Sunday, August 26, 2007

The Dolchstoßlegende: The Gift That Keeps on Giving

The Dolchstoßlegende (as I've noted before) is a tried and true propaganda technique that has worked since the Nazis utilized it to devastating effect back in the day, and has been used by right-wingers elsewhere since - including during the aftermath of the Vietnam debacle, and at present as the US government's Mess o' Potamia has all the appeal of sharing a crowded airplane with Ebola patients. Recently Junior Caligula has been invoking Vietnam, and as Alan Bock has pointed out, he's using his summer vacation in the capacity of Chief Propagandist:
I suspect that what's really going on with President Bush's invocation of the Vietnam war, which most hawks have resisted until recently, is not necessarily a late endorsement of that quagmire of a war or even an argument that the United States should have stayed longer (although it could be read that way). I suspect that, instead, at some subterranean level in what passes for his consciousness, he knows that the Iraq war will end badly, and he is positioning himself and his dwindling band of supporters to place the blame not on those who foolishly started the war and then mismanaged it so badly, but on Congress and other opponents of the war.

To do this he is invoking what to most historians and those who lived through that sad episode in American history is an eccentric interpretation of how and why the war ended in the way that it did, but one that still holds some resonance among some conservatives whose memories are a little fuzzy (perhaps purposely?) and other hardliners. The short version was summed up by Sylvester Stallone's "Rambo" character in (if memory serves) the second of the Rambo movies. Stallone's Rambo asks Richard Crenna's Col. Trautman something like "Are we going to be allowed to win this time?"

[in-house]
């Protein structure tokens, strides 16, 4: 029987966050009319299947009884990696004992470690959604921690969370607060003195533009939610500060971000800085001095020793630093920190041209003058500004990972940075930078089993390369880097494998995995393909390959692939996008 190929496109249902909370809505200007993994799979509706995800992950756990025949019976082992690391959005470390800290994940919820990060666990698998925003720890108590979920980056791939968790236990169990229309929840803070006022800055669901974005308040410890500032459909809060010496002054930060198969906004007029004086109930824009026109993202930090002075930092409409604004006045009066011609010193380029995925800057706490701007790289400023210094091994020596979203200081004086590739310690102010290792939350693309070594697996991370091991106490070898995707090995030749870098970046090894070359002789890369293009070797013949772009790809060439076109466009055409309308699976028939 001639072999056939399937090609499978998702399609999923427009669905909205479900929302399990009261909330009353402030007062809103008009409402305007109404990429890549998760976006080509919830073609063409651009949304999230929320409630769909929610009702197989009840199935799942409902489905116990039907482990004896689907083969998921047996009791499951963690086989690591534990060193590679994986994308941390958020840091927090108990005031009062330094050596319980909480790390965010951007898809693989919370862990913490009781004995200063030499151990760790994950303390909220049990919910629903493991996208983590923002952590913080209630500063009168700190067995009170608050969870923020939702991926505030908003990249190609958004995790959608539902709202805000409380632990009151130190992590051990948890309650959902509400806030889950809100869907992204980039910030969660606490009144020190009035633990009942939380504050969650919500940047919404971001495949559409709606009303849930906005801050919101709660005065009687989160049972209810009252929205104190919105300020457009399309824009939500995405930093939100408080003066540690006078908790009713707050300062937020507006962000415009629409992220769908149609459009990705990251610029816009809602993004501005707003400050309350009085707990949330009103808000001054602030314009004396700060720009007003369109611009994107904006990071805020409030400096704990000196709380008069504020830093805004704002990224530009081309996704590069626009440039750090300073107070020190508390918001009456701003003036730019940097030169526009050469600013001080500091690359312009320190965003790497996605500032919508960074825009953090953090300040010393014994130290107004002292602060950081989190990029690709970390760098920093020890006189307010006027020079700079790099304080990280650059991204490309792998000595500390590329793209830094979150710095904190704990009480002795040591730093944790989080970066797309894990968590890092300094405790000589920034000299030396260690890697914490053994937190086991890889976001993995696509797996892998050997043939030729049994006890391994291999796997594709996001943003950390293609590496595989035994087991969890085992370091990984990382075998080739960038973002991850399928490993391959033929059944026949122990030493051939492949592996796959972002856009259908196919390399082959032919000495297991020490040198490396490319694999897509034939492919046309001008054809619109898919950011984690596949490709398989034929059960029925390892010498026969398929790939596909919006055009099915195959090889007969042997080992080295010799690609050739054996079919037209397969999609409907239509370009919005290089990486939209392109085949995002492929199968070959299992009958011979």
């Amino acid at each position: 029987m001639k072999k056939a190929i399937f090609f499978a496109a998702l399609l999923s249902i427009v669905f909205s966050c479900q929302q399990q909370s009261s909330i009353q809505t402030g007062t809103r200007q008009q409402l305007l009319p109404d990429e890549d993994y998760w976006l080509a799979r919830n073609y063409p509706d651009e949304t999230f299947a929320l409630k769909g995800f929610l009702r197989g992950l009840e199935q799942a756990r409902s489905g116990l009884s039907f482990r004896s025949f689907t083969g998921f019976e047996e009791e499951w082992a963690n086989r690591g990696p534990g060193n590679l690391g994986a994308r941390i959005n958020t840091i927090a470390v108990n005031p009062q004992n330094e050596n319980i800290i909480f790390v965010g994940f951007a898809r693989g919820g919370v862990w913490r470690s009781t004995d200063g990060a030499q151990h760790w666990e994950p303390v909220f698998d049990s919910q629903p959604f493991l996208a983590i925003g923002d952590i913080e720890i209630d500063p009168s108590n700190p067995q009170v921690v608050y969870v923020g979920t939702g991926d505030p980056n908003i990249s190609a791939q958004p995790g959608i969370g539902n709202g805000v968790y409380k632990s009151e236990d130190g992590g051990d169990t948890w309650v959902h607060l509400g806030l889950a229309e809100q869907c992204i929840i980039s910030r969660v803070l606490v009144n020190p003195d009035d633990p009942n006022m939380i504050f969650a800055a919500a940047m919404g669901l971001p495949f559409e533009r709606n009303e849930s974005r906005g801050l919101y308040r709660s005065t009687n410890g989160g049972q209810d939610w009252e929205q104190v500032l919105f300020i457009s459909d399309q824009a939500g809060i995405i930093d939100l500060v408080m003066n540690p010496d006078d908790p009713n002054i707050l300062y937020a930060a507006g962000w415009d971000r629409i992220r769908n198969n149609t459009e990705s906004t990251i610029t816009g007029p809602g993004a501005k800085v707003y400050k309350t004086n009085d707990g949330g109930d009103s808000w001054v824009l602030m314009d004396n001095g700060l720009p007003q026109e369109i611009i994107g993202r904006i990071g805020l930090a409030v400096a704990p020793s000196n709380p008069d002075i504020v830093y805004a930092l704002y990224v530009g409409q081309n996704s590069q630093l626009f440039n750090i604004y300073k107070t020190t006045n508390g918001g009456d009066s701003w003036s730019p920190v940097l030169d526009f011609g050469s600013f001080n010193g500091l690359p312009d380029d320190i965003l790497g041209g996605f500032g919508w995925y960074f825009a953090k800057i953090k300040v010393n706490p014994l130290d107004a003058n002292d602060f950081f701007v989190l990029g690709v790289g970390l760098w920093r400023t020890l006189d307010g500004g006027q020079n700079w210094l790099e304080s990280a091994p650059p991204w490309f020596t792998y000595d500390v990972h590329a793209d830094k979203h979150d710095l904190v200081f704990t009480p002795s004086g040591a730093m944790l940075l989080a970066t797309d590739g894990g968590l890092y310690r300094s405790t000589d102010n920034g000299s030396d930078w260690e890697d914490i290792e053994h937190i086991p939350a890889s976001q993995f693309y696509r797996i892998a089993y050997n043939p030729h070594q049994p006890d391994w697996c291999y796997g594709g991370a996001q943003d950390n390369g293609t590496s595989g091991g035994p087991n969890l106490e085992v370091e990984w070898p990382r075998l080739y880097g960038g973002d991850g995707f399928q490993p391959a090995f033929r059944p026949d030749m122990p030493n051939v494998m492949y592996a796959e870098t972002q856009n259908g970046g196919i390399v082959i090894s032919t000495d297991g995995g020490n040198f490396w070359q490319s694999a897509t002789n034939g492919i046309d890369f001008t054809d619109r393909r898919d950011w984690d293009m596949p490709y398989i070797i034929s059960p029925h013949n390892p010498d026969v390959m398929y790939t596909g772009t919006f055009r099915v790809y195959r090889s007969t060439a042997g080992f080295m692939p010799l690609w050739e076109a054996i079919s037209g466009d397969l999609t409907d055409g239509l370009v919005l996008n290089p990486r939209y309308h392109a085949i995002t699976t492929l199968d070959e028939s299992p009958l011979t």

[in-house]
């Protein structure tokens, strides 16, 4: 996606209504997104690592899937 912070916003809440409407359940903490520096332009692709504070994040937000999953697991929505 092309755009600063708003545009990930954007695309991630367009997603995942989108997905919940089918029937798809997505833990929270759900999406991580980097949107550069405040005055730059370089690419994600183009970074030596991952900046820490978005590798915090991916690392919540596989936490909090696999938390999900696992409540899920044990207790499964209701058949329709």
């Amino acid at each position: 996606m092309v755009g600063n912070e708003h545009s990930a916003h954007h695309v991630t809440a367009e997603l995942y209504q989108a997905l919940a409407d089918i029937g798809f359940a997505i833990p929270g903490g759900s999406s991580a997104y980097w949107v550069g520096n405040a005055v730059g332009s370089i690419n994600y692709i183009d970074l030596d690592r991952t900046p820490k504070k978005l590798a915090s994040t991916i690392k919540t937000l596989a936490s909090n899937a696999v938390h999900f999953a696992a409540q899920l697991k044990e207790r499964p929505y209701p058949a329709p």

[snip - lots of important background info; make sure to read]

The point of all this admittedly abbreviated history is to emphasize that it wasn't Congress pulling the rug from under the military by cutting funding that led to the end of the Vietnam war but a variety of factors, including the unsuitability of U.S. forces for guerrilla war, a widespread realization that South Vietnam's government couldn't match the North in determination and persistence, and larger geopolitical factors, including the desire of the Nixon administration to pursue détente with the Soviet Union and create an opening to China.

What Bush and various neocons are up to in their invocation of Vietnam is starting to plow the soil for laying the blame for defeat in Iraq. If they get their way, it won't be laid at the feet of those who started the war and had to improvise the occupation because they had no plan and were profoundly and even proudly ignorant of the history and political and ethnic dynamics of the country they thought they were liberating – we were the indispensable nation that could transcend history and shape reality to our desires, after all. Instead it will be laid at the feet of those in Congress who rather belatedly began to have second thoughts as reality became increasingly unpleasant, and especially at the feet of those who were wise enough to advise against starting the war in the first place.
It's times like this when right-wing hardliners need scapegoats, and I can guarantee that we will continue to see these goons target those who've voiced dissent regarding the War on Terra (whether belatedly in the case of most "respectable" liberals and moderates, or from the git-go like a number of us have done consistently), as well as whomever else might be at a disadvantaged position to fight back (in Germany that meant targeting Jews, Gypsies, and those of Slavic heritage; this time it'll be those of Arab or Central Asian descent as well as anyone who looks even remotely Hispanic).

See also on this blog:

The Dolchstoßlegende and the GOP

Stupid quote of the week (so far)

A footnote to discussion on "The Dolchstoßlegende"

The Dolchstoßlegende Rides Again

This Weekend's Dolchstoßlegende

Weekend reading on the Dolchstoßlegende

Today's Example of the Dolchstoßlegende

More Fun With the Dolchstoßlegende: National Review Cruise Edition

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